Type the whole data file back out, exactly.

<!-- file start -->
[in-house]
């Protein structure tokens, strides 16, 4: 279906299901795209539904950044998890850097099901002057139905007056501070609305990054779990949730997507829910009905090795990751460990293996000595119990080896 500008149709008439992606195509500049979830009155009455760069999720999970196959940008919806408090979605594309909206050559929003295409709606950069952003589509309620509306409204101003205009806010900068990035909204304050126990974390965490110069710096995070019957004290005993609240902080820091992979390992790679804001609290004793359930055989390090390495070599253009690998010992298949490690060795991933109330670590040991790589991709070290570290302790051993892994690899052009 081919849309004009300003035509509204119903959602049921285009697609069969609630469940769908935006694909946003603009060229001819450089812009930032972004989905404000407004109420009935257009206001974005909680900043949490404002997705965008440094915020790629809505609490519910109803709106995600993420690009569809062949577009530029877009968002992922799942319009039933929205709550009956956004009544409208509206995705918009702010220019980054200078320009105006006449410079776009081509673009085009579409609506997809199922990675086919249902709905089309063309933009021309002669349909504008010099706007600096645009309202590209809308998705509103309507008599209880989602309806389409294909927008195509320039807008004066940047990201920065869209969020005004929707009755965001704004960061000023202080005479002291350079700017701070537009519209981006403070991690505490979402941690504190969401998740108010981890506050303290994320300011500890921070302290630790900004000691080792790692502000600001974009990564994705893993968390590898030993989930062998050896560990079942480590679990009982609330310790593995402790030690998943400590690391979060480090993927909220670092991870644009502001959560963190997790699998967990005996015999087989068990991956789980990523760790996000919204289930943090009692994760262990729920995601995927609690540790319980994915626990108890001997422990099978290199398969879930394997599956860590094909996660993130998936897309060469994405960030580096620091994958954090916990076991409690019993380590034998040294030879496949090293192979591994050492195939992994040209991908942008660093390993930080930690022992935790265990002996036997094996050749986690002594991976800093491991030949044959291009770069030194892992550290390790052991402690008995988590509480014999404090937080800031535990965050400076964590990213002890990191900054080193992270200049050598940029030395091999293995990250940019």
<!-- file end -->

[in-house]
């Protein structure tokens, strides 16, 4: 279906299901795209539904950044998890850097099901002057139905007056501070609305990054779990949730997507829910009905090795990751460990293996000595119990080896 500008149709008439992606195509500049979830009155009455760069999720999970196959940008919806408090979605594309909206050559929003295409709606950069952003589509309620509306409204101003205009806010900068990035909204304050126990974390965490110069710096995070019957004290005993609240902080820091992979390992790679804001609290004793359930055989390090390495070599253009690998010992298949490690060795991933109330670590040991790589991709070290570290302790051993892994690899052009 081919849309004009300003035509509204119903959602049921285009697609069969609630469940769908935006694909946003603009060229001819450089812009930032972004989905404000407004109420009935257009206001974005909680900043949490404002997705965008440094915020790629809505609490519910109803709106995600993420690009569809062949577009530029877009968002992922799942319009039933929205709550009956956004009544409208509206995705918009702010220019980054200078320009105006006449410079776009081509673009085009579409609506997809199922990675086919249902709905089309063309933009021309002669349909504008010099706007600096645009309202590209809308998705509103309507008599209880989602309806389409294909927008195509320039807008004066940047990201920065869209969020005004929707009755965001704004960061000023202080005479002291350079700017701070537009519209981006403070991690505490979402941690504190969401998740108010981890506050303290994320300011500890921070302290630790900004000691080792790692502000600001974009990564994705893993968390590898030993989930062998050896560990079942480590679990009982609330310790593995402790030690998943400590690391979060480090993927909220670092991870644009502001959560963190997790699998967990005996015999087989068990991956789980990523760790996000919204289930943090009692994760262990729920995601995927609690540790319980994915626990108890001997422990099978290199398969879930394997599956860590094909996660993130998936897309060469994405960030580096620091994958954090916990076991409690019993380590034998040294030879496949090293192979591994050492195939992994040209991908942008660093390993930080930690022992935790265990002996036997094996050749986690002594991976800093491991030949044959291009770069030194892992550290390790052991402690008995988590509480014999404090937080800031535990965050400076964590990213002890990191900054080193992270200049050598940029030395091999293995990250940019």